Thursday, October 11, 2012


Long considered the most haunted castle in Ireland, Leap Castle has one of the bloodiest histories of any castle in Europe. In one early instance of horror, a disgruntled man killed his brother (a priest, no less!) in cold blood inside the chapel where the priest was holding mass. Worse yet is the gruesome dungeon that was found full of human skeletons. Apparently prisoners were pushed into a pit onto spikes - if they survived the fall onto the spikes, they were left to die a horrific death by starvation.  In 1900 when this room was discovered, it took three cart-loads to rid the room of all the bones.  With all this bad karma, there have been countless ghost sightings and strange occurrences, leaving Leap Castle with the haunted, blood-soaked reputation it so deserves. ~CH

This medieval castle was built in 1068 by William the Conqueror and is still used to this day for many events - haunted tours notwithstanding.  But its ghosts are many, and it has a malicious history.  Most famous is the ghost of Sir Fulke Greville, murdered in cold blood by his manservant, Ralph Haywood. Apparently they had an argument that went too far and Haywood stabbed Greville then, feeling uncontrollable remorse, slit his own throat. The fight was said to be about money, because Haywood had not been mentioned in Greville's will - as servants generally were not.  However - rumor has it that Greville and Haywood may have been a little more than friends, and when a lover is not thought of in a certain manner, moods dampen and things go a little haywire. Weirdest part of this haunting is that Greville's portrait hangs in the castle and his ghost manifests from the image to frighten anyone who happens by.~CH

Located in Windsor, England, it is the oldest castle that is still occupied and has some very prestigious ghosts. Constructed in 1066, it was inhabited in the later 15th century by Henry VII who did some remodeling to the building. After his execution in 1513, he was buried in the castle's chapel and now is said to haunt the castle, seem mostly groaning and stumbling around in the courtyard. The ghosts of Elizabeth I, Charles I, and George III all are known to gather in the royal library and two suicides, Herne the Hunter and a royal guardsman can be found on the grounds. ~MR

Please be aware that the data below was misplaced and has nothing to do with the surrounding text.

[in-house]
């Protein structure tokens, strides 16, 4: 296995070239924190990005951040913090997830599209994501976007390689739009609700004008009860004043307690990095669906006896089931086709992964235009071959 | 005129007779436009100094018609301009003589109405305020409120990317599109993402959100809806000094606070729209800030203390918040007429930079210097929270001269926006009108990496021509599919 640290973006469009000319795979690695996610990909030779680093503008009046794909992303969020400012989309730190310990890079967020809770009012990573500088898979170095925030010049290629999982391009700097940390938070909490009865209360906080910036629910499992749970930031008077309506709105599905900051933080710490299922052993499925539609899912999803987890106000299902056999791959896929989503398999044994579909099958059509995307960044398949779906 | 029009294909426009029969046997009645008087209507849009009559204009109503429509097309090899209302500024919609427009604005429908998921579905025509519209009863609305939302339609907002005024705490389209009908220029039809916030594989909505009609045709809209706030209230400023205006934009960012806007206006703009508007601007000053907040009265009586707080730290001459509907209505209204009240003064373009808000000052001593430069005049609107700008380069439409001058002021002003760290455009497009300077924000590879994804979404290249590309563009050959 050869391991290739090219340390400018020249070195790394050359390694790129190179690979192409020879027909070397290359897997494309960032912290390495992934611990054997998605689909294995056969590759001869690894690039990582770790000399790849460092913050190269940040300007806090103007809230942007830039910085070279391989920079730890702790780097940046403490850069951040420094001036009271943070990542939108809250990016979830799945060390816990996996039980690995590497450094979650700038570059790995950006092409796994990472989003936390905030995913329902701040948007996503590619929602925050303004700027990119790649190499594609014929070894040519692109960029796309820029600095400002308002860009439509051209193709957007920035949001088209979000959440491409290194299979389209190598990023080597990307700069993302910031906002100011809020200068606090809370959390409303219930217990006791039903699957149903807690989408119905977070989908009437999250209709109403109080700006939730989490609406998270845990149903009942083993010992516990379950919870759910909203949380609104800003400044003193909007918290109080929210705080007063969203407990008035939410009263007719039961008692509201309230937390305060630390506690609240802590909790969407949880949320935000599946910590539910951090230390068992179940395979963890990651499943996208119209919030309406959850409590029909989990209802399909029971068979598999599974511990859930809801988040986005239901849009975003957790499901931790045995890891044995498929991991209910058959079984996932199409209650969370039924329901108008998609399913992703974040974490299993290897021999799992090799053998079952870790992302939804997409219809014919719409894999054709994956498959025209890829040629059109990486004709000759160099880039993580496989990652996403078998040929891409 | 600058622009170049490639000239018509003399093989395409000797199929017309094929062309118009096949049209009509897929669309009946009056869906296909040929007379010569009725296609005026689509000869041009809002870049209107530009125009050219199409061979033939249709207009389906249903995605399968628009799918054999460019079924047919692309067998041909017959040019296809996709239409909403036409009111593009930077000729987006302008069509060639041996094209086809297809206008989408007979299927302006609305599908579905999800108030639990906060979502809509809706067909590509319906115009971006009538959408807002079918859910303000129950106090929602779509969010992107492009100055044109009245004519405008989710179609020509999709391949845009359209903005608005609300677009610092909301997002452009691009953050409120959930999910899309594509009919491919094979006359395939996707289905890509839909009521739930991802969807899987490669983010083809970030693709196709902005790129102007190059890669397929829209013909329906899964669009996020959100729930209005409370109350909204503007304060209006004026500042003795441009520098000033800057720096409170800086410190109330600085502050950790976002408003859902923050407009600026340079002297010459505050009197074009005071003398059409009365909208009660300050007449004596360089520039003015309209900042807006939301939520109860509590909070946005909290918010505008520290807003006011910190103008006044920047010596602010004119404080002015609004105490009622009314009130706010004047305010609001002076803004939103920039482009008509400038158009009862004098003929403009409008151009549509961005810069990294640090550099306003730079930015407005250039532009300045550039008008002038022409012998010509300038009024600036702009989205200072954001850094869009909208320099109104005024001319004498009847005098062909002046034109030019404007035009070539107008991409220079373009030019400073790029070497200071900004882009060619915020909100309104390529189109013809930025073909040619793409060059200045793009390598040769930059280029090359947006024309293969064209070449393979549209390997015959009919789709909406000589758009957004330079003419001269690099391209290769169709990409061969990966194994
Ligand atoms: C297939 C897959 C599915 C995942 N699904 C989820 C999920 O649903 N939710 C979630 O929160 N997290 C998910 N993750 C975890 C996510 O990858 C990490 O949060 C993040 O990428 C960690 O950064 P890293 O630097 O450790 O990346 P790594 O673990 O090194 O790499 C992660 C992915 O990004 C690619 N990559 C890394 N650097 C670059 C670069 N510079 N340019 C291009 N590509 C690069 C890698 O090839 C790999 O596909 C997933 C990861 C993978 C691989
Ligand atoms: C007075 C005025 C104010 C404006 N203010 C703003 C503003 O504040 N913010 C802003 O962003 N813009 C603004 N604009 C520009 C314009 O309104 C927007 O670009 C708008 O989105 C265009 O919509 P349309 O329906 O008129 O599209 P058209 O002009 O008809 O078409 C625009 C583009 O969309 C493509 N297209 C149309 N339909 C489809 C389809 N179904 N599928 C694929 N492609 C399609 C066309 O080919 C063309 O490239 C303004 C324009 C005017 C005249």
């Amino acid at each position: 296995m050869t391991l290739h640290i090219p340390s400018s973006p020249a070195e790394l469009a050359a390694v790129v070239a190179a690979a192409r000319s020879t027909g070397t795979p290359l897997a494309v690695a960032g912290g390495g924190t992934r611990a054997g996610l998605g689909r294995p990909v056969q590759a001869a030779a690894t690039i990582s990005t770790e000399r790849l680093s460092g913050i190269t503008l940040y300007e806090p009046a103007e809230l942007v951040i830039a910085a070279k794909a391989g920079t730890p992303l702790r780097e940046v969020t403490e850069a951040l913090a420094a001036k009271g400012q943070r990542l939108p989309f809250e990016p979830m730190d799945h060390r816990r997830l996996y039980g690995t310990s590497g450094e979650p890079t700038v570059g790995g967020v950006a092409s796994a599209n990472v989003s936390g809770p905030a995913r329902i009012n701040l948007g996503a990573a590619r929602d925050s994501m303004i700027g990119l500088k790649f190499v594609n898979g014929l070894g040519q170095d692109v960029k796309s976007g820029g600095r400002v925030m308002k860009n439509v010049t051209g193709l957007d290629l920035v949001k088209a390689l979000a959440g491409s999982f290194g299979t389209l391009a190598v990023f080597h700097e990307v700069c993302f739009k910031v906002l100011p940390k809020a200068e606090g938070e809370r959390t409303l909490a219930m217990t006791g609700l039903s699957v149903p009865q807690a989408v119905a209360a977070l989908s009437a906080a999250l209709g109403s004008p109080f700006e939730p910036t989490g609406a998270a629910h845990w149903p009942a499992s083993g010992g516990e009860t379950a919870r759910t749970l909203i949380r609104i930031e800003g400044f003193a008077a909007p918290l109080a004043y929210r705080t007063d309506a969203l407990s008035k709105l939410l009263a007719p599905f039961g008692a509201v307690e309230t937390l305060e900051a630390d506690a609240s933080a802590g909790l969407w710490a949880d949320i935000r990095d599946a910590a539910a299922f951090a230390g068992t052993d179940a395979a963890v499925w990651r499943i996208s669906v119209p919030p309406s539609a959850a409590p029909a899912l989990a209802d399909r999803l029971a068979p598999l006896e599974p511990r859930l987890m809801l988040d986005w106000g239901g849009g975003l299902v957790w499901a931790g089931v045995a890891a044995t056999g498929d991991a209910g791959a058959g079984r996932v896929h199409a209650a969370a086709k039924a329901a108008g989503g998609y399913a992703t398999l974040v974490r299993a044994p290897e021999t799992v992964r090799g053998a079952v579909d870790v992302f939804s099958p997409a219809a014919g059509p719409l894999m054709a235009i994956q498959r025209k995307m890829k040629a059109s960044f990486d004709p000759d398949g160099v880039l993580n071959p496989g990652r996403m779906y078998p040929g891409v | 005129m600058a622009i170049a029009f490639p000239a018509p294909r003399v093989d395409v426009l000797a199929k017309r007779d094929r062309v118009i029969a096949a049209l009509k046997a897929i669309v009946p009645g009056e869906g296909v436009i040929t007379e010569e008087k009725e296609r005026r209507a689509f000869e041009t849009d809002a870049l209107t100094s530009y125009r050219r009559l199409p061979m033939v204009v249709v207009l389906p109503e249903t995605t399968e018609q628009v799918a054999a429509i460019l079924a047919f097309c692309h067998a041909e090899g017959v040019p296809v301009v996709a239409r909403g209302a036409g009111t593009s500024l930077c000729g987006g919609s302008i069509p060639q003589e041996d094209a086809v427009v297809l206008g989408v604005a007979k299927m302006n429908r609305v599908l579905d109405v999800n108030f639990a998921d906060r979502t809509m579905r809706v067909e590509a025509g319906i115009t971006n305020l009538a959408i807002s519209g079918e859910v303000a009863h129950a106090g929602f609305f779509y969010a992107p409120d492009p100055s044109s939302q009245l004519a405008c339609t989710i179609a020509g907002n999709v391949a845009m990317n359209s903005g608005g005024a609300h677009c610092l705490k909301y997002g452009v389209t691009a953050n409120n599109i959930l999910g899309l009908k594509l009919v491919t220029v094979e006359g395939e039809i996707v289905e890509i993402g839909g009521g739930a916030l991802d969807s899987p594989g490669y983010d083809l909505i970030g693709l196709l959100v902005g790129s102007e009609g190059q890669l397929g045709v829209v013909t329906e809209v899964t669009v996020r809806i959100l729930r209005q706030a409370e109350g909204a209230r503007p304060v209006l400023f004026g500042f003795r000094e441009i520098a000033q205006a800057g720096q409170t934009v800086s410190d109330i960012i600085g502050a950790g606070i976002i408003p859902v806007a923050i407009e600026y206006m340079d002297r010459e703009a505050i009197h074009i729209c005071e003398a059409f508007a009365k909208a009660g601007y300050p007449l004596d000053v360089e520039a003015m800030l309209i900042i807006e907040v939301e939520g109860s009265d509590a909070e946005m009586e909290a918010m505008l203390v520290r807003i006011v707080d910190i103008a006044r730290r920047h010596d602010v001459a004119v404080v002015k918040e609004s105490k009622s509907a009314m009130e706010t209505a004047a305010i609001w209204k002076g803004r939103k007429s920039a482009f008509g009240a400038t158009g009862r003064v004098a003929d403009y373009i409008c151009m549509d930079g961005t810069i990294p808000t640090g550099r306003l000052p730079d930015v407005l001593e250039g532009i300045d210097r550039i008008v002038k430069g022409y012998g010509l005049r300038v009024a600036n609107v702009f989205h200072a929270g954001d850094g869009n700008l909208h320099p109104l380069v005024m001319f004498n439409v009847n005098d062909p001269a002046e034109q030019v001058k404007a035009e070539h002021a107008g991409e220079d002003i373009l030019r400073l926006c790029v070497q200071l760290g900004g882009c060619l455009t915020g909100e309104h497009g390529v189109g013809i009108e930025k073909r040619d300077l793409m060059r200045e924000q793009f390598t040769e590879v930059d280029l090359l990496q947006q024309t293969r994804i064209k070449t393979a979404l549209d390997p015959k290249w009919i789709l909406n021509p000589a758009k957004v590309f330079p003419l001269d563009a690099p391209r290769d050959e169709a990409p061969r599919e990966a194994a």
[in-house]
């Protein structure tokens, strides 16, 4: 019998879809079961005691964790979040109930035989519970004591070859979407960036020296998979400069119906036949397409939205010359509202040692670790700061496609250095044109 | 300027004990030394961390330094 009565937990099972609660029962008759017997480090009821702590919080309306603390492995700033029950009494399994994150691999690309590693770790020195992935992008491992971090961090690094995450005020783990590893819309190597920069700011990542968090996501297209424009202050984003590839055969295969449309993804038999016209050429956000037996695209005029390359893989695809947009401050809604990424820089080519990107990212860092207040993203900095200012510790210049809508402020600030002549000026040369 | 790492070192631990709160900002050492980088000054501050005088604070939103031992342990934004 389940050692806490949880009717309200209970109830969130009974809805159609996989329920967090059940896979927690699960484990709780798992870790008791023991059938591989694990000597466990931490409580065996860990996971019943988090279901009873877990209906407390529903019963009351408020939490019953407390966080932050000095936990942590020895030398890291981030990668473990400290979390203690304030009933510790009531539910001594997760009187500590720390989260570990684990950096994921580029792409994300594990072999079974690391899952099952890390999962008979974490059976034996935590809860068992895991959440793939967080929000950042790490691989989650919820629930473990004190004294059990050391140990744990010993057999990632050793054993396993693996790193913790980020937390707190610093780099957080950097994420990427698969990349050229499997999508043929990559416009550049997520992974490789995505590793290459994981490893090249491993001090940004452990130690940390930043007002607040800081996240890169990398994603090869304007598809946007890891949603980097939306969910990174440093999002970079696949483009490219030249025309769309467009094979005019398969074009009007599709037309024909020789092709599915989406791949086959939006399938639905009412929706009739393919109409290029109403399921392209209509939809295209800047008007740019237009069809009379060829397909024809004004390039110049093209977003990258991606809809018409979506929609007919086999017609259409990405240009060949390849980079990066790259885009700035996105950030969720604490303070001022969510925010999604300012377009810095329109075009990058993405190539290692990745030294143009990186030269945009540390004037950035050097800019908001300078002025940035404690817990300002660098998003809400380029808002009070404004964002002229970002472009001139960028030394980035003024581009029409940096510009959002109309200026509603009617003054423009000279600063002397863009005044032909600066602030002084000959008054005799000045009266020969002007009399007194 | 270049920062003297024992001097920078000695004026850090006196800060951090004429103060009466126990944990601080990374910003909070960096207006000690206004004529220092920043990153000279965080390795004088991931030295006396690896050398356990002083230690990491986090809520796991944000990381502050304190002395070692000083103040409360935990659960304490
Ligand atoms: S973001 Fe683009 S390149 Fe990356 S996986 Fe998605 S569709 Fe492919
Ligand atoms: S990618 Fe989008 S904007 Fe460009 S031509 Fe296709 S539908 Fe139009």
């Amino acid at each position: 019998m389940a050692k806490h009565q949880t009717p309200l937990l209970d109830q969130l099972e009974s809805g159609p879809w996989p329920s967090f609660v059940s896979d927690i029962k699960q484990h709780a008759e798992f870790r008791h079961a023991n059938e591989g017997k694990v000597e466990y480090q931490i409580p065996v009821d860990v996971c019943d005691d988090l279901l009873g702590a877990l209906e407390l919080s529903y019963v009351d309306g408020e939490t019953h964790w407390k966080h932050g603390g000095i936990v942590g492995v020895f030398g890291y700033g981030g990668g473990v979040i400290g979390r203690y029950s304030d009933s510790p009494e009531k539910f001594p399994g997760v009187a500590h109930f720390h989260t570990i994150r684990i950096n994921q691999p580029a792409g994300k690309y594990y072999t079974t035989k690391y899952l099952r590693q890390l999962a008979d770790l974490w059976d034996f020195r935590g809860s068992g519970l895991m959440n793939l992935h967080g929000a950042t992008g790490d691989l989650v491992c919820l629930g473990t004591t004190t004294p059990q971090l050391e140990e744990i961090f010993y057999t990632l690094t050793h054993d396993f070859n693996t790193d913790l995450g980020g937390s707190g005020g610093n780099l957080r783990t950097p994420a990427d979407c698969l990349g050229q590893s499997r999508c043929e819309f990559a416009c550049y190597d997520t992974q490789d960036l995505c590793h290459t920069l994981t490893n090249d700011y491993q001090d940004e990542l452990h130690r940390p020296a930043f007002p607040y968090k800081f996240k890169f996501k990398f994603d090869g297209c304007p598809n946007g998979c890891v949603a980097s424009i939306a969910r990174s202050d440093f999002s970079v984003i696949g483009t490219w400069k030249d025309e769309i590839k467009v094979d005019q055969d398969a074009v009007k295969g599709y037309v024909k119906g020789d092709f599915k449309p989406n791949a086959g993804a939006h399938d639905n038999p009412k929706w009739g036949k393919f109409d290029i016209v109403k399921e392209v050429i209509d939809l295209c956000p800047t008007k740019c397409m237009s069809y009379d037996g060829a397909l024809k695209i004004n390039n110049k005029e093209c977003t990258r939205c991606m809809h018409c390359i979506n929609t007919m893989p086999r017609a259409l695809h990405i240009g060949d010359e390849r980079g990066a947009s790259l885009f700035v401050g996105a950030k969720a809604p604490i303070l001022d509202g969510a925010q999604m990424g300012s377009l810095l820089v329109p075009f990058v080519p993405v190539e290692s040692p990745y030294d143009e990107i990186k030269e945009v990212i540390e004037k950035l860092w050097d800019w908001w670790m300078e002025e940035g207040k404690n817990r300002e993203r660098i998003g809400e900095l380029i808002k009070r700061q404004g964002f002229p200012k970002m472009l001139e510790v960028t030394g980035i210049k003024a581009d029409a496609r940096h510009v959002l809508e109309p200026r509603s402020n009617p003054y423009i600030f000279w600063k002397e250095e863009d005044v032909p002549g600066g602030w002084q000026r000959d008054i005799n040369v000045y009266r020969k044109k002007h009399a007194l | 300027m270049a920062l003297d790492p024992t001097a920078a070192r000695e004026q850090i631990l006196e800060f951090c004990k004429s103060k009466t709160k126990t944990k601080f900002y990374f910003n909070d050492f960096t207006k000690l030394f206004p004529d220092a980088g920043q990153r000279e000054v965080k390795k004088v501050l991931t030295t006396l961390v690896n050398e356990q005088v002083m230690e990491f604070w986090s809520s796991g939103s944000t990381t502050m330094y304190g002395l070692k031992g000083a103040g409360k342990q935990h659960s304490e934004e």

This haunted beauty resides in Denmark, built in 1215. The first of their ghosts is called the grey lady, who simply remains to see that everything is in order. The second is the white lady, and was the daughter of the lord of the castle (there were many, many owners). She fell in love with a common man, and though they tried to keep their love secret, her father found out and sealed her up in the castle wall. Now she walks the halls at night and can be seen wearing a white dress. An interesting fact about this story is that in the 1930s, a skeleton wearing a white dress was found when the old castle walls were torn down. The final ghost is that of the Earl of Bothwell who was imprisoned in the cellar in the 1500s. We went on to lose his mind and die there, and now he is said to ride up to the castle in his horse and carriage. ~MR

Also known as "Witches Castle"
This 14th century castle was built for Austrian royalty but its reputation is less than happy. It is most famous for being the site of thousands of tortures and beheadings of young women during the infamous witch trials.  Stranger yet are the stories of Moosham being a haven for werewolves. When the area became overrun with cattle mutilations, there were many residents of the town were imprisoned as werewolves. Supposedly, male townsfolk conspired with the devil to turn them into wolves. ~CH

What is now known as the French Calvados castle was built on top of an older structure--a renovation that apparently stirred up some lost souls. The castle was occupied by a couple, their son and his tutor in 1875 who began to hear strange noises within their new home. The Monsieur began to record the occurrences. There was a great amount of activity on the staircase, which included heavy footsteps; he described the sound as, "two legs deprived of their feet and walking on their stumps". They also heard what sounded like a body rolling down the stairs and an array of shrieks and cries, a woman weeping and calling for help. After a failed excorcism, the family finally decided to just sell the castle and flee.~MR

Although this castle was never believed to be haunted, it does have a series tie to horror history. It was built by Horace Walpole, who is known for writing what is considered to be the first Gothic novel "The Castle of Otranto". Walpole started construction on the building in 1749 in the Gothic revival style. You may know that one of the reasons Gothic literature got his name was because the stories usually took place in castles of the Gothic architectural style. ~MR

Another horror monument, this Romanian castle is also known as Dracula's castle and is advertised as being the inspiration for Bram Stoker's vampire's home (even though it actually wasn't). ~MR
Nowadays, it is strictly used for tourist purposes to drive the economy of Romania and encourage the legend of Dracula to continue. There's no telling if this particular castle is haunted, but I'd sure like to think so. ~CH